An outbreak of the Zika virus sweeping across Latin America and the Caribbean could make use of contraceptives a “lesser evil” for Catholics prohibited by the church from using birth control, Pope Francis said. The pope also faced similar questions about contraception during a trip to Africa, concerning condom use to prevent AIDS. (USA Today, 2/18)
Sex Education Is Finally Teaching Young People That Sex Can Be Pleasurable
Australia is leading the way in bringing sex education into the 21st century, advocating gender equality, empowerment, helping young people to say ‘no’, and teaching that sex should be pleasurable - and not the porn type of ‘pleasurable’ using the resource known as the Practical Guide to Sex and Relationships. (Marie Claire UK, 2/19)
India to Change Its Decades-Old Reliance on Female Sterilization
For decades, India has relied on female sterilization as its primary mode of contraception especially for women in their 20s, funding about four million tubal ligations every year. The government is now taking a major step toward modernizing that system, introducing injectable contraceptives free of charge in government facilities. (The New York Times, 2/20)




Sexual and Reproductive Health of Yong People in Asia and the Pacific
A new report produced by the Burnet Institute, Australia for UNFPA in collaboration with UNESCO and WHO reviews the status of young people’s sexual and reproductive health in 32 countries across Asia and the Pacific, focusing on the impact of existing policies and programs, and showcasing best practices in the region. (The Lancet Youth, 2/18)
A Closer Look at the Remaining Uninsured Population Eligible for Medicaid and CHIP
Recent analysis shows that 27% or 8.8 million of the 32.3 million non-elderly uninsured are eligible for Medicaid coverage. This report from the Kaiser Family Foundation provides a closer look at key characteristics of the uninsured who are eligible for Medicaid and where they live. (Kaiser Family Foundation, 2/22)




Materials on Trauma and Toxic Stress Now Available in Spanish
With the support of Friends of Children funding, the AAP has translated into Spanish several resources that support pediatricians to prevent and mitigate the effects of trauma and toxic stress on children and families. (AAP, 2/24)

#ThatsNotLove Campaign Releases Couplets on Dating Violence
The One Love Foundation launched a #ThatsNotLove campaign for teens and college students in October. In honor of Teen Dating Violence Awareness Protection Month in February, short video couplets were launched that promote the campaigns’ message in a simple and nonthreatening manner. (One Love Foundation, 2/24)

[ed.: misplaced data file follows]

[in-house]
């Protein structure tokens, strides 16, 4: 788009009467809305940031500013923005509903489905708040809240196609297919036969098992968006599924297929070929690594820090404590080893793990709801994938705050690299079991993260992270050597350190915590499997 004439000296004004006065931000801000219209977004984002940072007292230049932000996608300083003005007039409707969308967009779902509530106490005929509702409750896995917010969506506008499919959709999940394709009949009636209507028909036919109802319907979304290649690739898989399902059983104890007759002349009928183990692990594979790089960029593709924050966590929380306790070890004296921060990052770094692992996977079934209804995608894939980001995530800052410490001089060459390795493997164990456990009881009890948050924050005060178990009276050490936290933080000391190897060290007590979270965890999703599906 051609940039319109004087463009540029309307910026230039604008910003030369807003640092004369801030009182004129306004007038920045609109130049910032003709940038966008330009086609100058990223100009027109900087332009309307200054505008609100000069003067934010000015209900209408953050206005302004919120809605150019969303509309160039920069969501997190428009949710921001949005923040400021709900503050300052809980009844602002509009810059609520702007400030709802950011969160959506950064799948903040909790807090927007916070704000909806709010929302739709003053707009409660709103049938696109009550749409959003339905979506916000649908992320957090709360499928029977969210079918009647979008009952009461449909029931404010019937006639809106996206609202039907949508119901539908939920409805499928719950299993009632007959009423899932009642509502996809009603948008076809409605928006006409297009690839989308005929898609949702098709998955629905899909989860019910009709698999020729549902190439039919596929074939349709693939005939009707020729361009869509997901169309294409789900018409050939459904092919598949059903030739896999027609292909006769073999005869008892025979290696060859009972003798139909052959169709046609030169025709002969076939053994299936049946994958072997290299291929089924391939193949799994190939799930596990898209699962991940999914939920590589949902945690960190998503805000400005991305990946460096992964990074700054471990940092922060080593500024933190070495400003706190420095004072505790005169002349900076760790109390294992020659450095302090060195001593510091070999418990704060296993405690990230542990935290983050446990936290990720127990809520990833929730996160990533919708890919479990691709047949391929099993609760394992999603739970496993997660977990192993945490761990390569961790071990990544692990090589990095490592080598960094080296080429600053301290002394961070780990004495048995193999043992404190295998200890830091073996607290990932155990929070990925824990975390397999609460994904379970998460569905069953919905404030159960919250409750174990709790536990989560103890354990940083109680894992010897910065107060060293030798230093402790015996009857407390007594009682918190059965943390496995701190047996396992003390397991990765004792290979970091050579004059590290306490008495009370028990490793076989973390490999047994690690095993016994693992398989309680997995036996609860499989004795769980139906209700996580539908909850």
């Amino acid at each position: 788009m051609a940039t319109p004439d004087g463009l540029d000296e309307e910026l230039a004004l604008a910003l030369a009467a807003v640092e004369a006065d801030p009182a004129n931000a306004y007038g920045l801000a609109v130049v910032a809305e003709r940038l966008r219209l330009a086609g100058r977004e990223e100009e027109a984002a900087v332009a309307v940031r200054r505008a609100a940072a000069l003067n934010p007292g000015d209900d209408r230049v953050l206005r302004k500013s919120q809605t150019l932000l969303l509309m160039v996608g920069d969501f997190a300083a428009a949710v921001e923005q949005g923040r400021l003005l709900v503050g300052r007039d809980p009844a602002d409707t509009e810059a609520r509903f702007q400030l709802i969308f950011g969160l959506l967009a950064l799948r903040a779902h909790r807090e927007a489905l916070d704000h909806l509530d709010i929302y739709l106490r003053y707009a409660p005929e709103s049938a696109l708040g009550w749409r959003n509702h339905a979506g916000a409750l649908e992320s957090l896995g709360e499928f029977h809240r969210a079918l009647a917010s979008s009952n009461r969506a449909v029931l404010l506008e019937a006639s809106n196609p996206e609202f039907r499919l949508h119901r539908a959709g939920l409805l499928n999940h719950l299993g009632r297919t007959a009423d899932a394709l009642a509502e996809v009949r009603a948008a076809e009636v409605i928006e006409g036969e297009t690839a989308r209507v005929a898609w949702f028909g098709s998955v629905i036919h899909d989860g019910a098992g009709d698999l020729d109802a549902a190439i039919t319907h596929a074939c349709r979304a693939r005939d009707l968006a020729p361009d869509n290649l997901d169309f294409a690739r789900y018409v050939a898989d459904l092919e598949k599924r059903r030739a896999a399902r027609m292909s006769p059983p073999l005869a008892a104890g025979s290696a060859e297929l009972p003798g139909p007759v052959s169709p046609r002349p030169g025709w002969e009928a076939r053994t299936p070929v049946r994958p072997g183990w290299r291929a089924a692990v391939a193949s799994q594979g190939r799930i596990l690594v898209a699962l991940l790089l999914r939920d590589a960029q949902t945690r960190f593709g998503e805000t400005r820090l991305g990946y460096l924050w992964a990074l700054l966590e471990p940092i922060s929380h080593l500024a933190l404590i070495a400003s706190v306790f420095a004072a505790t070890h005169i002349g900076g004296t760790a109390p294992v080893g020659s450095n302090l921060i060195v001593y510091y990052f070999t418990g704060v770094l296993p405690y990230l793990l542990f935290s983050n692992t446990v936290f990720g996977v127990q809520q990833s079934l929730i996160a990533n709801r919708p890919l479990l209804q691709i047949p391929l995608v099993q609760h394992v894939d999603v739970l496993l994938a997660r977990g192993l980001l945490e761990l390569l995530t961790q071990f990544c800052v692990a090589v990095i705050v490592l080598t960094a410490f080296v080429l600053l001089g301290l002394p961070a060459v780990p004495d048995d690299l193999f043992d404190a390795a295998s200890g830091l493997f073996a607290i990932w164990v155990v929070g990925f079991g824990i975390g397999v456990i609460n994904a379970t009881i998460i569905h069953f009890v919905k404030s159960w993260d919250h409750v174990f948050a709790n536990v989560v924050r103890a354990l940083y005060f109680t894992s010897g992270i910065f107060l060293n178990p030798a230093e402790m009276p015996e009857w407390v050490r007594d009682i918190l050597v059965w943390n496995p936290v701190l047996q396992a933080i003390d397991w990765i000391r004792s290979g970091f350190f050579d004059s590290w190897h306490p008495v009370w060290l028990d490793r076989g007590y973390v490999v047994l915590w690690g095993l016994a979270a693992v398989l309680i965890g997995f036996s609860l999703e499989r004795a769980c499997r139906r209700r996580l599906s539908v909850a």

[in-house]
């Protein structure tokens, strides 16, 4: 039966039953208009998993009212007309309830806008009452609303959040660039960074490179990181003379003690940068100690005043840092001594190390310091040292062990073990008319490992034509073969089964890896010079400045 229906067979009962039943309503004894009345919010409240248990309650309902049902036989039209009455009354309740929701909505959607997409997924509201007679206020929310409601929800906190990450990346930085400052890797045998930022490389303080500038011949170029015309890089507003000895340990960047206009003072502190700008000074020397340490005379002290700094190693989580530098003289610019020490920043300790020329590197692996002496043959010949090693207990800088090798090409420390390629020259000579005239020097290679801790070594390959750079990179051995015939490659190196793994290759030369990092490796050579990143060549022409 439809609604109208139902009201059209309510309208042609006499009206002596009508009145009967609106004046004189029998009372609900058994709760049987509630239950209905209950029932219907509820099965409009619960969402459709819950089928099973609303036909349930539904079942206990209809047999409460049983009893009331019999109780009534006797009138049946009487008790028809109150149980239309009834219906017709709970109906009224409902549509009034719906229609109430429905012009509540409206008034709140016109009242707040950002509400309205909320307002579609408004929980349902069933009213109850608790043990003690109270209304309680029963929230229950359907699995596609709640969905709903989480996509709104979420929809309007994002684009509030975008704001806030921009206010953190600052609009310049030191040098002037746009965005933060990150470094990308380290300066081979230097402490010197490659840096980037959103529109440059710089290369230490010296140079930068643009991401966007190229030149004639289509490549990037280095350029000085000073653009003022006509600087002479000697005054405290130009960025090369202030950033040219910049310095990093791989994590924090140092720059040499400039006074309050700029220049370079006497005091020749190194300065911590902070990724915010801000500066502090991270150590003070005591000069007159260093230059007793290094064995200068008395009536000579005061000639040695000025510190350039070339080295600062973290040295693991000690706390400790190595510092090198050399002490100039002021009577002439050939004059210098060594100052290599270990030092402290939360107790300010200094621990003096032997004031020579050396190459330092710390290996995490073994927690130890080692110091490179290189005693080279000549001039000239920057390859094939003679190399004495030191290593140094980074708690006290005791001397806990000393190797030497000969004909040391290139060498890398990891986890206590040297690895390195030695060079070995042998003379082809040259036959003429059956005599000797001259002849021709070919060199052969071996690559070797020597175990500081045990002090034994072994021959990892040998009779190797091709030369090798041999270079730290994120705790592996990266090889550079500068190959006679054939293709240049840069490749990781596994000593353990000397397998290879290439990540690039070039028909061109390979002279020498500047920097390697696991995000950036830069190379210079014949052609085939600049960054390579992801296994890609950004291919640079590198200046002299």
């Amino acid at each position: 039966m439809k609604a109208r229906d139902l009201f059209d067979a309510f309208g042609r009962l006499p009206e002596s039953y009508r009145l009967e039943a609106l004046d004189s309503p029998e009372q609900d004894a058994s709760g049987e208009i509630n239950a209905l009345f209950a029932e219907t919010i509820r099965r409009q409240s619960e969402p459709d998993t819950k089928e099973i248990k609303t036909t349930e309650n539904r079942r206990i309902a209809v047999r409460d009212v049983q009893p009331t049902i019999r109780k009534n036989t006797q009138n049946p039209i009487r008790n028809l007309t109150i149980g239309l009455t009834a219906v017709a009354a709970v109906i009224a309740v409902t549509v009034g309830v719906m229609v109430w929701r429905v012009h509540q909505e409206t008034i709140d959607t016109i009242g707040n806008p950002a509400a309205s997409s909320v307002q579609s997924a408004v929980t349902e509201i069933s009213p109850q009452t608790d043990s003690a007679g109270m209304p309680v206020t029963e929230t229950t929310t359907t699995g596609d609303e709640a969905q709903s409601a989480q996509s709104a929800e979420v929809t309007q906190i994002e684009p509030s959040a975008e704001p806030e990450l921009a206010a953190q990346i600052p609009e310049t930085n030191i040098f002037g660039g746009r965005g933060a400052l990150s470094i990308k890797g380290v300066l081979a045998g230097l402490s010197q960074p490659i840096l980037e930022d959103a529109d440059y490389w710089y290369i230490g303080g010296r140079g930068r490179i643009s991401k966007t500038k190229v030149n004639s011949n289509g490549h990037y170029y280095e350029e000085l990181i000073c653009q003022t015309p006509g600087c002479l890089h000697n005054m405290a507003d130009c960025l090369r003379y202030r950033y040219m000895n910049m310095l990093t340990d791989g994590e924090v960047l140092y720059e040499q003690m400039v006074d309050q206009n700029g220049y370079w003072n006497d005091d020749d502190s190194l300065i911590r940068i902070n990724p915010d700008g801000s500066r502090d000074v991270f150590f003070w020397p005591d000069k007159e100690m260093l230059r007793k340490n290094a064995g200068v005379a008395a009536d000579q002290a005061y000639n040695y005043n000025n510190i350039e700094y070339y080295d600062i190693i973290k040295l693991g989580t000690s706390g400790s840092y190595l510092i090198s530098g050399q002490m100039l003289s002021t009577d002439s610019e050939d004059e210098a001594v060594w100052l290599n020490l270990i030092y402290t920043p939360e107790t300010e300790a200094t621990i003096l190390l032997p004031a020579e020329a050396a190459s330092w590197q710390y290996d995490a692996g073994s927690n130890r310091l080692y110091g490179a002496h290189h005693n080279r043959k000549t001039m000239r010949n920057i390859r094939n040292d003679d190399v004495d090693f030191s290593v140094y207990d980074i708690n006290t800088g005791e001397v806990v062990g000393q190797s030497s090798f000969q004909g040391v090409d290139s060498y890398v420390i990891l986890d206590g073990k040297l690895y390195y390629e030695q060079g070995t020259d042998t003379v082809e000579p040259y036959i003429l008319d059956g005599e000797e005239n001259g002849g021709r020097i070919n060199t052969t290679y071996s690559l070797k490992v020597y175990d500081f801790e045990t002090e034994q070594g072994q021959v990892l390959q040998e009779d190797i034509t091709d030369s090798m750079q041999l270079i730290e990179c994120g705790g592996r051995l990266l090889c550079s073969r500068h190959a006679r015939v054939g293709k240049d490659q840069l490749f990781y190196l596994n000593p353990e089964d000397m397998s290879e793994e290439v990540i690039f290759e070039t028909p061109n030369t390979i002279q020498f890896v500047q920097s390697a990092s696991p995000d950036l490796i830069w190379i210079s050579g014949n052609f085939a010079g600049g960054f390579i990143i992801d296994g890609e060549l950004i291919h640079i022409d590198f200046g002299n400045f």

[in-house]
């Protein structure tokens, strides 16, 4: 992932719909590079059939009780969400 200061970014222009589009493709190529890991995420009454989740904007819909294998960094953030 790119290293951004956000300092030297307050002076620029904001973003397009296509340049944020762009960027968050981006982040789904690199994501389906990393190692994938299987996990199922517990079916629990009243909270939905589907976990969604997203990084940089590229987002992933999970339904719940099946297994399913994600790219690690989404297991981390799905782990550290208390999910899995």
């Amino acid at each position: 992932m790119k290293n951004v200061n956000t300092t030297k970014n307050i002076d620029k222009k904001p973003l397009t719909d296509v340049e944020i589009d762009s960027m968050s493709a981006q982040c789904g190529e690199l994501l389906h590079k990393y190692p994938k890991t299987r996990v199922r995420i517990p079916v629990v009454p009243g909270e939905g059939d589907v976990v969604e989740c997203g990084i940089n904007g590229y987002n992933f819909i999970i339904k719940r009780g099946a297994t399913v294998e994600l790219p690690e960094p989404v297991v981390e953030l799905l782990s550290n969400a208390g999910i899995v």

Youth and HIV: Challenges and Research Opportunities
This free 1 day Conference in Boston, hosted by the Harvard University Center for AIDS Research is an opportunity to share adolescent and young adult HIV research and evaluation interests and ideas (whether local, national or global), and to meet others with similar interests. The conference takes place on Monday. April 25th. (CFAR, 2/22)

Infant, Child, and Adolescent Medicine Live Course
Join AAFP on March 30 – April 2 in Las Vegas to enhance care for your younger patients. The course will offer methods to improve your adherence to evidence-based clinical guidelines in practice, communicate effectively with your patients and your patients’ caregivers, and boost your ability to synthesize diagnosis and treatment plans for common infant, child, and adolescent conditions. (AAFP, 2/24)




Teaching Consent through Modeling and Skill Building
Presented by Julia Bennett, Manager of Education & Publications, Planned Parenthood Federation of America, this webinar will provide school health professionals with the tools and resources to teach the basics of consent with teens and young adults in the classroom on March 15th at 4pm EST. (ASHA, 2/24)




AAP Section on Adolescent Health’s Emerging Leader Award
Nominations are now open o recognize residents, fellows-in-training, junior faculty, and/or practicing pediatricians who are within the first 5 years of graduating residency or fellowship, for advances in research, clinical innovation, teaching, advocacy, and/or community service in the field of adolescent health. The deadline is March 31st. (AAP, 2/23)
2016 School Health Conference Abstracts
ASHA opened their call for session abstracts, and welcome proposals for either 60- or 30- minute oral sessions or poster presentations, for one of the following tracks, Administration, Coordination, and Leadership, Programs and Services, Research and Emerging Issues, Teaching and Learning. Deadline closes on March 21st. (ASHA, 2/24)